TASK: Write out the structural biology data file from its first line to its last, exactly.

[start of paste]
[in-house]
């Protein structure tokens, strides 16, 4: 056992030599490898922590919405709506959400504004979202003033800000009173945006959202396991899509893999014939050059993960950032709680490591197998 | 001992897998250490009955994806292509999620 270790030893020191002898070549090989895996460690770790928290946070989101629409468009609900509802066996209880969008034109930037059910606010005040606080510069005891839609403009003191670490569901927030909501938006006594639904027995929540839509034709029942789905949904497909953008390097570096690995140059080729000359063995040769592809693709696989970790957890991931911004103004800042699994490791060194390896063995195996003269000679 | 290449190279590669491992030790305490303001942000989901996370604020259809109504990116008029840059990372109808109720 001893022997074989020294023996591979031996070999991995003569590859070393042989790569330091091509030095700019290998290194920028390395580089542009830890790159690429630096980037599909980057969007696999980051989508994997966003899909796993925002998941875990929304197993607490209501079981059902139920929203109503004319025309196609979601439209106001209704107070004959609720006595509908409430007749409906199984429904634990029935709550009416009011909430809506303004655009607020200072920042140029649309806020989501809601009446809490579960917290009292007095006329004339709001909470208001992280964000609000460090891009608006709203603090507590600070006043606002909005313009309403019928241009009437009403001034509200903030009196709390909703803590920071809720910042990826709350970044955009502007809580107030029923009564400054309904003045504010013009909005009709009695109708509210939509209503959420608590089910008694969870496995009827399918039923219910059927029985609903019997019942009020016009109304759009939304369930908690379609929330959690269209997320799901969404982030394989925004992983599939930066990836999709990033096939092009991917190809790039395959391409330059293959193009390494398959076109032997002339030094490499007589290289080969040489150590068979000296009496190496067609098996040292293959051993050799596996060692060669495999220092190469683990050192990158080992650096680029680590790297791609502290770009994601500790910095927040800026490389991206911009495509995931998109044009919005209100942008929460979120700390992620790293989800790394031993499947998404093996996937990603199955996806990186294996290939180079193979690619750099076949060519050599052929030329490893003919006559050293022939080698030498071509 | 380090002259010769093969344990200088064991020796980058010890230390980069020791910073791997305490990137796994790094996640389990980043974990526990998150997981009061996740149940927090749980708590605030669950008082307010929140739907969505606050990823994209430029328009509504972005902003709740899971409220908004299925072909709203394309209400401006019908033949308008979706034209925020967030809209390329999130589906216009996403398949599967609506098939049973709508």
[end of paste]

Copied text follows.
[in-house]
């Protein structure tokens, strides 16, 4: 056992030599490898922590919405709506959400504004979202003033800000009173945006959202396991899509893999014939050059993960950032709680490591197998 | 001992897998250490009955994806292509999620 270790030893020191002898070549090989895996460690770790928290946070989101629409468009609900509802066996209880969008034109930037059910606010005040606080510069005891839609403009003191670490569901927030909501938006006594639904027995929540839509034709029942789905949904497909953008390097570096690995140059080729000359063995040769592809693709696989970790957890991931911004103004800042699994490791060194390896063995195996003269000679 | 290449190279590669491992030790305490303001942000989901996370604020259809109504990116008029840059990372109808109720 001893022997074989020294023996591979031996070999991995003569590859070393042989790569330091091509030095700019290998290194920028390395580089542009830890790159690429630096980037599909980057969007696999980051989508994997966003899909796993925002998941875990929304197993607490209501079981059902139920929203109503004319025309196609979601439209106001209704107070004959609720006595509908409430007749409906199984429904634990029935709550009416009011909430809506303004655009607020200072920042140029649309806020989501809601009446809490579960917290009292007095006329004339709001909470208001992280964000609000460090891009608006709203603090507590600070006043606002909005313009309403019928241009009437009403001034509200903030009196709390909703803590920071809720910042990826709350970044955009502007809580107030029923009564400054309904003045504010013009909005009709009695109708509210939509209503959420608590089910008694969870496995009827399918039923219910059927029985609903019997019942009020016009109304759009939304369930908690379609929330959690269209997320799901969404982030394989925004992983599939930066990836999709990033096939092009991917190809790039395959391409330059293959193009390494398959076109032997002339030094490499007589290289080969040489150590068979000296009496190496067609098996040292293959051993050799596996060692060669495999220092190469683990050192990158080992650096680029680590790297791609502290770009994601500790910095927040800026490389991206911009495509995931998109044009919005209100942008929460979120700390992620790293989800790394031993499947998404093996996937990603199955996806990186294996290939180079193979690619750099076949060519050599052929030329490893003919006559050293022939080698030498071509 | 380090002259010769093969344990200088064991020796980058010890230390980069020791910073791997305490990137796994790094996640389990980043974990526990998150997981009061996740149940927090749980708590605030669950008082307010929140739907969505606050990823994209430029328009509504972005902003709740899971409220908004299925072909709203394309209400401006019908033949308008979706034209925020967030809209390329999130589906216009996403398949599967609506098939049973709508």